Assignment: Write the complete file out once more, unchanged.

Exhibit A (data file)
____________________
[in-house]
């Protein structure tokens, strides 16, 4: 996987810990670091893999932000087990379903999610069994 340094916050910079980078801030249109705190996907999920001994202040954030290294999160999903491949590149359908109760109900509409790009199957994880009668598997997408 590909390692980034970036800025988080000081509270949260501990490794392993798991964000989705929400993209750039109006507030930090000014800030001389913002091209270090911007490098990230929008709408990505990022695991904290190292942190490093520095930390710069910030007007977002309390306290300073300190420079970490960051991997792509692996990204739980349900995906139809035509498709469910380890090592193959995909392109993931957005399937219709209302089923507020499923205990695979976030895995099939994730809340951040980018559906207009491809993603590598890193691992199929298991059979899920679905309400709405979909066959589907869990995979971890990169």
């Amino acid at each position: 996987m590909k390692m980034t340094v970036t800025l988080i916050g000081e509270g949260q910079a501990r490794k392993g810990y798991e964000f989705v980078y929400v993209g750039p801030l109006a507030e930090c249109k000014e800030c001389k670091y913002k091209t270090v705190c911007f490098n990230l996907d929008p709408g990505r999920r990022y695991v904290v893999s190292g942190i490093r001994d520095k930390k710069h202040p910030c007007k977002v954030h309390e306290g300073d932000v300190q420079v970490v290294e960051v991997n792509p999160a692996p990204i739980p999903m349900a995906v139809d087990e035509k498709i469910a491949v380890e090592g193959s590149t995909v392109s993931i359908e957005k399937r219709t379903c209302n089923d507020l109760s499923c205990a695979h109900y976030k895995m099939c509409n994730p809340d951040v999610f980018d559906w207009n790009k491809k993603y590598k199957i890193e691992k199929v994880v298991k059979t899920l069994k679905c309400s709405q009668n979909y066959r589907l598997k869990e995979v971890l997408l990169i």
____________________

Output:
[in-house]
């Protein structure tokens, strides 16, 4: 996987810990670091893999932000087990379903999610069994 340094916050910079980078801030249109705190996907999920001994202040954030290294999160999903491949590149359908109760109900509409790009199957994880009668598997997408 590909390692980034970036800025988080000081509270949260501990490794392993798991964000989705929400993209750039109006507030930090000014800030001389913002091209270090911007490098990230929008709408990505990022695991904290190292942190490093520095930390710069910030007007977002309390306290300073300190420079970490960051991997792509692996990204739980349900995906139809035509498709469910380890090592193959995909392109993931957005399937219709209302089923507020499923205990695979976030895995099939994730809340951040980018559906207009491809993603590598890193691992199929298991059979899920679905309400709405979909066959589907869990995979971890990169």
């Amino acid at each position: 996987m590909k390692m980034t340094v970036t800025l988080i916050g000081e509270g949260q910079a501990r490794k392993g810990y798991e964000f989705v980078y929400v993209g750039p801030l109006a507030e930090c249109k000014e800030c001389k670091y913002k091209t270090v705190c911007f490098n990230l996907d929008p709408g990505r999920r990022y695991v904290v893999s190292g942190i490093r001994d520095k930390k710069h202040p910030c007007k977002v954030h309390e306290g300073d932000v300190q420079v970490v290294e960051v991997n792509p999160a692996p990204i739980p999903m349900a995906v139809d087990e035509k498709i469910a491949v380890e090592g193959s590149t995909v392109s993931i359908e957005k399937r219709t379903c209302n089923d507020l109760s499923c205990a695979h109900y976030k895995m099939c509409n994730p809340d951040v999610f980018d559906w207009n790009k491809k993603y590598k199957i890193e691992k199929v994880v298991k059979t899920l069994k679905c309400s709405q009668n979909y066959r589907l598997k869990e995979v971890l997408l990169i």